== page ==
alana said...

So basically the conclusion in our parish, then, is that SS is more important than the Eucharistic fast. This is precisely what I"m wondering about.

And of course we could NOT do SS after DL before eating. From a physical/eating stand point, that would be the same as what we are doing right now.

We want an oustanding choir, and we have one. And we want an outstanding SS program and we have that as well.

At what cost? And perhaps there is in reality no real cost at all. I'm just thinking out loud, here.

Tabitha said...

I feel I should point out that most of my post was my own perspective on the situation and should not be construed as actually representing the stated opinions of anyone else (especially on Council). It has been a long time since this was brought up and I don't remember the discussion clearly enough to be able to quote. I'm just getting my thoughts out there for discussion's sake.

I'm not sure that saying SS is more important than the fast is a fair understanding of the situation. After all, the prayers of the hours and proskimeda (sp?) are going on concurrently with SS, so its not like SS is actually delaying the liturgy. Perhaps we should consider moving up the start time of the whole shebang and keeping the current line-up. Then we'd be done with everything sooner. This is a question I defer to those who actually know whether or not Father has to be there significantly earlier for some other function I'm not aware of. But if he and those working with him are starting around the same time as SS, why not just move it earlier? School starts at 8a.m. and many people have to report to work then as well. I know it would change our schedule because dd is the only one out of the house that early right now, but if it is for the good of the parish, I'll give it a try. Even a half-hour earlier can make a big difference on an empty (or nearly empty) tummy.

Tabitha said...

As for the "new wine, old wineskins", I'm not really sure that this has anything to do with that. I've seen older parishes with SS before, during, after and not at all. I figure that as long as we stay away from "during" and "not at all" that we'll be doing just fine. BTW I'm looking forward to listening in on the curriculum this year. You've been doing a bang-up job and I'm excited to see the OT through new eyes, myself.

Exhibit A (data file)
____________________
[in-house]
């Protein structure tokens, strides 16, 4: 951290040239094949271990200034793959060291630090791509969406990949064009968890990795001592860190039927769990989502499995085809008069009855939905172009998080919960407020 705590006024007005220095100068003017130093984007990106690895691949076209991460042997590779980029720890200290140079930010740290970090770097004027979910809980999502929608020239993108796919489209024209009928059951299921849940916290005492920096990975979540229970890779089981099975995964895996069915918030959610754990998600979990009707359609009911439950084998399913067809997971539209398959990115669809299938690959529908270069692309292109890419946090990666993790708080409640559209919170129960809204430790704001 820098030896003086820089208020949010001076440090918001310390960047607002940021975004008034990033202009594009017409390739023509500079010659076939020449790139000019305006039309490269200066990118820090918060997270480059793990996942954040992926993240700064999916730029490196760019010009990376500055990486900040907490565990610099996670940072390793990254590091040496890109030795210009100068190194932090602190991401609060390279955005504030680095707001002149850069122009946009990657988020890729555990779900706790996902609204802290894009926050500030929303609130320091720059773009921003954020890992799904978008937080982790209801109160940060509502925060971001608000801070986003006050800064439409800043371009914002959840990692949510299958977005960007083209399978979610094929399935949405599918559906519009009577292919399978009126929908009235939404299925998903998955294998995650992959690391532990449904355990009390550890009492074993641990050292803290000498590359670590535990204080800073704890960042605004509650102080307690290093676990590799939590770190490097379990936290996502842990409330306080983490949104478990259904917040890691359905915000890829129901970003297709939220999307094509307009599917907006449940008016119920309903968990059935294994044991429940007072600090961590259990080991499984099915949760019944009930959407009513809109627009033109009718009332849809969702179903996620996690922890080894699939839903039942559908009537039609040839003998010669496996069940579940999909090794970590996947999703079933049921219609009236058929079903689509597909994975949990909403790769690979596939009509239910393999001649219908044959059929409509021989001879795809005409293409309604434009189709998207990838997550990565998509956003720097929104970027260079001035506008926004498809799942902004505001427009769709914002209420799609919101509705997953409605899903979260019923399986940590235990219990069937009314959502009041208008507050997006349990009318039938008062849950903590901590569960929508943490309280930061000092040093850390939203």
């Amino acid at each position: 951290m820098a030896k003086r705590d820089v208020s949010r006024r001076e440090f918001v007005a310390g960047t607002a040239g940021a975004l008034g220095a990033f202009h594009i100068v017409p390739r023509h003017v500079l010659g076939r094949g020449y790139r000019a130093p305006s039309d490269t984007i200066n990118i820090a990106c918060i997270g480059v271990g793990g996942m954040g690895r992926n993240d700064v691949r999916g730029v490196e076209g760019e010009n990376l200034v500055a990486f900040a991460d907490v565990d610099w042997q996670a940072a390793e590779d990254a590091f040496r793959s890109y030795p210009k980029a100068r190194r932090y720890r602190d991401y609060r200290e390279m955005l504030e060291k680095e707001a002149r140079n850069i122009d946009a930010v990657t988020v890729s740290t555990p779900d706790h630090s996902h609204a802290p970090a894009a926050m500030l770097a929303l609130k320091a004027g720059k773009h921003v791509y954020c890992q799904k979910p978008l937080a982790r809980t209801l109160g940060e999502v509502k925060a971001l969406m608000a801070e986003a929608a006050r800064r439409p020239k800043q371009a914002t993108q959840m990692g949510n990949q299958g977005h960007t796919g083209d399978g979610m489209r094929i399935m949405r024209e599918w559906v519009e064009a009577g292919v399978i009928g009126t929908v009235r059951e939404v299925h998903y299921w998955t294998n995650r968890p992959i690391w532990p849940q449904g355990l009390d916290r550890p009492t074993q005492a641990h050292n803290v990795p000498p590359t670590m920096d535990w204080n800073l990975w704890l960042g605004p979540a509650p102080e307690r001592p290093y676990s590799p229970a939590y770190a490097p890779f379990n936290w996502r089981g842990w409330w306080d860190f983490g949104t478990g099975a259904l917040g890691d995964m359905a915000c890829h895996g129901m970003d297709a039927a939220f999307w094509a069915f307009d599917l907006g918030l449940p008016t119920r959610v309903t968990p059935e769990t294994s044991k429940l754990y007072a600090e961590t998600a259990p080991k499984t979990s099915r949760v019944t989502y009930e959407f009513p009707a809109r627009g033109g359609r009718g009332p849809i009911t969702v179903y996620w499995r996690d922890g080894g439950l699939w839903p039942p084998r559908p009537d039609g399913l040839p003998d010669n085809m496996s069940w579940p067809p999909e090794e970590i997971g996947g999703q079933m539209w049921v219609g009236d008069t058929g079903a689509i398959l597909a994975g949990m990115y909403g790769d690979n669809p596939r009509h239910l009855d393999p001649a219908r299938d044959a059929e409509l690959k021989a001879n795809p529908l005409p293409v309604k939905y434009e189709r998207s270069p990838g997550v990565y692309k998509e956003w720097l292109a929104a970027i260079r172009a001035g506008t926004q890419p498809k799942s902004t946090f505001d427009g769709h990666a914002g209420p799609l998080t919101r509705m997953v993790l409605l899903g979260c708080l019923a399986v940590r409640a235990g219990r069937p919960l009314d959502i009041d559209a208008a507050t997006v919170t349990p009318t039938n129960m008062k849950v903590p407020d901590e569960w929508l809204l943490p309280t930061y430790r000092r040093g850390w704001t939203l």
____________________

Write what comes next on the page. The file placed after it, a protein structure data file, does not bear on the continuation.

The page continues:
Susan Sophia said...

Arielle speaks of my church and the only thing that I'd complain about with having SS during matins is that so many come late! And even up to half-way through. It's not as big of a deal to be late for SS as it is to be late for Liturgy.
We will be attending a new Church when we move and it will be interesting to see how I feel about the change in schedule as they have SS during coffee hour. I wonder if it can be a blessing as it gives the kids something to do besides run around driving mom crazy as she wonders where the heck they are and "what are they getting in to, I hope they aren't up behind the altar." It'll be interesting.
About the breakfast thing, I never thought about how with church school they are usually needing to wait even longer before communion and my eldest, who is 9 1/2, started fasting Sunday mornings when she was 8 and started confessing. She didn't make the connection either, I guess anyway, otherwise I would have heard about it.

Karen said...

I was thinking the same thing that Laura said... would it be possible to have Sunday school after divine liturgy rather than before?

Like, after coffee hour, so you can get something to eat first?

james said...

Grrrrr ... I can't reply without sounding like a complete jerk! I've tried and tried, but it just doesn't come out the way I want it.

basil said...

I've been to several other Orthodox parishes (one of the few advantages I can think of in my current situation). The small OCA parish in CT did SS during coffee hour/common meal. The Greeks in Portsmouth did SS during DL, of all times, then bring the children up at communion. The OCA cathedral in Boston does not have SS, that I can tell, on Sunday, but the parish hall is filled with felt banners that are obviously meant to describe biblical stories and legends on a child-like level. Perhaps they used to have SS? There don't seem to be as many children as in other parishes I've attended, but the number is growing.

SusanSophia said...